So anybody doing business in southeast Asia – think about this little gem as an incentive/meetings venue with a difference. The Islanda resort is utterly charming and the perfect place for some “blue sky” thinking.

Islanda Resort, Koh Klang, Krabi

Islanda Resort, Koh Klang, Krabi

A five minute long-tail boat ride from the mainland town of Krabi, the island of Koh Klang is a step back in time: buffalo standing in vivid green rice fields, and no cars – the largest vehicle on the island is the resort’s ornate tuk tuk. Alarmingly young children whizz around expertly riding motorbikes.

The resort is blissfully peaceful and has a conference room which can host up to 50 delegates. The large infinity pool is definitely the place to recharge between brainstorming sessions.

A few minutes away on the mainland, the Maritime Park & Spa Resort, owned by the same group, has a convention centre which can host up to 1,000 – and its conveniently close to Krabi airport.

Perhaps a creative events organiser could use the little sister resort on the island as an exotic and exclusive breakout room?

Meeting in Phuket: more conference/events news from Thailand here

Shangri La refugees, part 2

December 1, 2008
This morning we met our host at the Shangri La, Rosemarie Wee, area director of communications.

She told us the political situation in Thailand was causing a significant blow for the group: the Shangri La in Chiang Mai was due be official host of the 2008 ASEAN Summit, with hundreds of politico/economic VVIP attendees from across the region. It’s now been postponed.

This high-profile event is The Association of Southeast Asian Nations’ annual meeting discussing the region’s economic and cultural development. Global strategic and security issues are also covered.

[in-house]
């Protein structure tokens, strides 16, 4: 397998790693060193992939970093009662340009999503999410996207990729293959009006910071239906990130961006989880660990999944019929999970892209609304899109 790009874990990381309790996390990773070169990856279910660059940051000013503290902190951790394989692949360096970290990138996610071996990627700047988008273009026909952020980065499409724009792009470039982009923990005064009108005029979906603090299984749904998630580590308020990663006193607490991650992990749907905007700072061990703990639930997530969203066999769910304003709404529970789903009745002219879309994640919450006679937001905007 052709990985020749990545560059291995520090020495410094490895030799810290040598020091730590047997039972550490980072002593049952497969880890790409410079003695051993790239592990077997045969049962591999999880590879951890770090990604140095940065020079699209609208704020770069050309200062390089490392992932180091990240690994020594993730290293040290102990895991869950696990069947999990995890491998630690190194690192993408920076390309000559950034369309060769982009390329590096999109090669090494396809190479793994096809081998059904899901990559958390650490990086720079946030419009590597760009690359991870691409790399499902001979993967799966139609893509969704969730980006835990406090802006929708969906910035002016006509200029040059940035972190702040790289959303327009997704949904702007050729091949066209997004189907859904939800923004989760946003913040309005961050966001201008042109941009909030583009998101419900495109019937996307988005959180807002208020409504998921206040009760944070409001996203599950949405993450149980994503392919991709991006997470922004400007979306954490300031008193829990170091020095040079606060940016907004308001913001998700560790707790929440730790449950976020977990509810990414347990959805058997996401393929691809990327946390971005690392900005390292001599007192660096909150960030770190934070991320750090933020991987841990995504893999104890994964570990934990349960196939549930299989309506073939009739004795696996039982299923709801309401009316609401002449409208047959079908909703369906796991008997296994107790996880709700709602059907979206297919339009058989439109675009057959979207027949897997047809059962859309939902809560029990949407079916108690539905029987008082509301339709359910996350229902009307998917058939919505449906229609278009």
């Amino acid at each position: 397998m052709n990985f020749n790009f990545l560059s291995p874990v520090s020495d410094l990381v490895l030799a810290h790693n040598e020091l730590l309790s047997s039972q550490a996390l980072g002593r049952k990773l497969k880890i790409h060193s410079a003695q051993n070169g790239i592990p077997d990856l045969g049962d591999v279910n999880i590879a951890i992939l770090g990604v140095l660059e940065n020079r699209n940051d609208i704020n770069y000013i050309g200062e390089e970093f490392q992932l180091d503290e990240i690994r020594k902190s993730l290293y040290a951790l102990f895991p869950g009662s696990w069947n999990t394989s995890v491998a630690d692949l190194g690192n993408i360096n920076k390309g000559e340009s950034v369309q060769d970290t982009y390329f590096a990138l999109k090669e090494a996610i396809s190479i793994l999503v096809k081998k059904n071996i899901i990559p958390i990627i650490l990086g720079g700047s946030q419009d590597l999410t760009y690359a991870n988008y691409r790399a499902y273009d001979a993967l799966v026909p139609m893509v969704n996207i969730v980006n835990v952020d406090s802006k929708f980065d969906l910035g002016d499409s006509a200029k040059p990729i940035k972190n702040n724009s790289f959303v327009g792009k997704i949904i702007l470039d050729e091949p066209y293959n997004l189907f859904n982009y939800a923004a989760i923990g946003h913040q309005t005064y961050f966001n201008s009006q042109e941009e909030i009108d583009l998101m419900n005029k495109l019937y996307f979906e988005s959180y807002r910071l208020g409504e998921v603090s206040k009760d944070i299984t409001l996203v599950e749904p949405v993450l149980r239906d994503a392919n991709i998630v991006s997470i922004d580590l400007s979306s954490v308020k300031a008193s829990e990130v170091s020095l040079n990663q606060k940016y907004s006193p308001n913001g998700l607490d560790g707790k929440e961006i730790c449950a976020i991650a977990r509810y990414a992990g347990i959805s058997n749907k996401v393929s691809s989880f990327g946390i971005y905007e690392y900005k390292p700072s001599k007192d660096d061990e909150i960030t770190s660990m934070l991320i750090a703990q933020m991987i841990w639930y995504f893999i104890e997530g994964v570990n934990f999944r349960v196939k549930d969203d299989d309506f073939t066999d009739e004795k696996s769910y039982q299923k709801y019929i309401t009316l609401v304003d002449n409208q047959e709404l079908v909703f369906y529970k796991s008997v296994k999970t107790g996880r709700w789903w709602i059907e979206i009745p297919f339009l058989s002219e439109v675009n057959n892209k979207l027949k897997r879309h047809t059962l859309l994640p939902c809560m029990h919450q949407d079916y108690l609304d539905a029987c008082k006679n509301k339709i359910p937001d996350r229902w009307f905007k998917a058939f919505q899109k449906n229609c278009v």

Shangri La refugees

December 1, 2008

Ok, so here’s how we escaped from Thailand. Our wonderful hosts at the Pakasai resort in Krabi, arranged a minibus to take us to the town of Hat Yai. We left at 6.30am, driving like the clappers in the pouring rain.

Arrived at Hat Yai with 10 minutes to spare, and board our coach for the long journey south. The border was horrendous – both chaotic and slow – queuing for the best part of three hours to exit Thailand. Then all over again to enter Malaysia (this time quicker).

Foreigners swapped war stories about the Escape from Bangkok, out doing each other with convoluted journeys.

Then the long journey through the rainy night to KL. But several hours in, comes good news via Blackberry – we’re being hosted at the utterly gorgeous Shangri La.

So after about 18hrs of gruelling travel, we shed our skins and swap our grime for five-star bliss!

Escape to Malaysia

November 29, 2008

Bangkok airport siege day 4: We’ve now hatched a plan to travel down to Malaysia by road and catch a flight from Kuala Lumpur.

The situation is as deadlocked as ever with both sides deeply entrenched, and the army seemingly unwilling to do the PM’s bidding and get heavy with the protestors.

The staff and management here at the Pakasai resort in Krabi have been incredible, helping in every way, including booking our flights from KL and tomorrow driving us the four hours to the border to meet our coach – everything done with friendliness and good humour. All those clichés about Thai hospitality are true.

The tourist trade is being hit heavily, to the tune of millions of dollars a day. Visiting the Maritime Park & Spa Resort today, the owner, Khun Pimrapee (who owns four resorts including this place) told me occupancy at the Maritime is booked for around 80% – but it’s currently under 30%.

There are an estimated 100,000 people stranded in Bangkok.

Bangkok blues

November 27, 2008
Krabi, Thailand: We’re meant to be flying to Bangkok tomorrow (Friday) to connect with an Eva Air flight to London.
Everyone’s watching and waiting as the stalemate at Bangkok airport drags on: prime minister, protesters and army holding their positions.
Saw it first on the news on Wednesday morning – then nothing this morning: the hotel’s only English-language news station CNN has not mentioned Thailand since the ghastly events in Mumbai unfolded.

The news websites are highlighting how PAD’s airport blockade is damaging Thailand’s “vital” tourist industry.

The resorts here are working round the clock to keep on top of events: incoming guests are cancelling because their flights haven’t arrived, outgoers are staying longer because they can’t get home.

Apart from this, it’s hard to imagine anything’s wrong with the world – in the Pakasai resort set in lush rainforest gardens, its rooftop pool overlooking the Andaman sea, life goes goes on its languid pleasurable way.

But the people working here are saying that for the tourism industry, on the long hard-working road to recovery after the tsunami, this is the last thing they need.